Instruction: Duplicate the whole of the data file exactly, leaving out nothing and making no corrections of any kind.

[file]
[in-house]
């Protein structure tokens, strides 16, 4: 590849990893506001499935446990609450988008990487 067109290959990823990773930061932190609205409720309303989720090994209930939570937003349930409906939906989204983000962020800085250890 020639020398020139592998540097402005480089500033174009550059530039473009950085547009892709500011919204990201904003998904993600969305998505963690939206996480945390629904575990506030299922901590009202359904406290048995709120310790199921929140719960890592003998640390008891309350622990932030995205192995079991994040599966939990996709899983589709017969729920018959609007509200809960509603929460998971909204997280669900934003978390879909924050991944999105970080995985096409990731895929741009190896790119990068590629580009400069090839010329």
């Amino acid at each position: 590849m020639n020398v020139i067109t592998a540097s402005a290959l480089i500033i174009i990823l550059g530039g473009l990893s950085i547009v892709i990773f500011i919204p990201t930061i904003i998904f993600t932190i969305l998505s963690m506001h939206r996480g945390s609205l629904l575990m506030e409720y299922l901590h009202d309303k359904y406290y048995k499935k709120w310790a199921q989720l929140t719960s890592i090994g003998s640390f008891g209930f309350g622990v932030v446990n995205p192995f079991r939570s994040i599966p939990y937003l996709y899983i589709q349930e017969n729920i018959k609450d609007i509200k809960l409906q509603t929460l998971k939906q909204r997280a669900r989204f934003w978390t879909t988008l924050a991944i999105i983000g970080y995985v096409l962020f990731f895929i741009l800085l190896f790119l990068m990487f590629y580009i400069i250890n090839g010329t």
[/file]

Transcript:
[in-house]
């Protein structure tokens, strides 16, 4: 590849990893506001499935446990609450988008990487 067109290959990823990773930061932190609205409720309303989720090994209930939570937003349930409906939906989204983000962020800085250890 020639020398020139592998540097402005480089500033174009550059530039473009950085547009892709500011919204990201904003998904993600969305998505963690939206996480945390629904575990506030299922901590009202359904406290048995709120310790199921929140719960890592003998640390008891309350622990932030995205192995079991994040599966939990996709899983589709017969729920018959609007509200809960509603929460998971909204997280669900934003978390879909924050991944999105970080995985096409990731895929741009190896790119990068590629580009400069090839010329």
């Amino acid at each position: 590849m020639n020398v020139i067109t592998a540097s402005a290959l480089i500033i174009i990823l550059g530039g473009l990893s950085i547009v892709i990773f500011i919204p990201t930061i904003i998904f993600t932190i969305l998505s963690m506001h939206r996480g945390s609205l629904l575990m506030e409720y299922l901590h009202d309303k359904y406290y048995k499935k709120w310790a199921q989720l929140t719960s890592i090994g003998s640390f008891g209930f309350g622990v932030v446990n995205p192995f079991r939570s994040i599966p939990y937003l996709y899983i589709q349930e017969n729920i018959k609450d609007i509200k809960l409906q509603t929460l998971k939906q909204r997280a669900r989204f934003w978390t879909t988008l924050a991944i999105i983000g970080y995985v096409l962020f990731f895929i741009l800085l190896f790119l990068m990487f590629y580009i400069i250890n090839g010329t």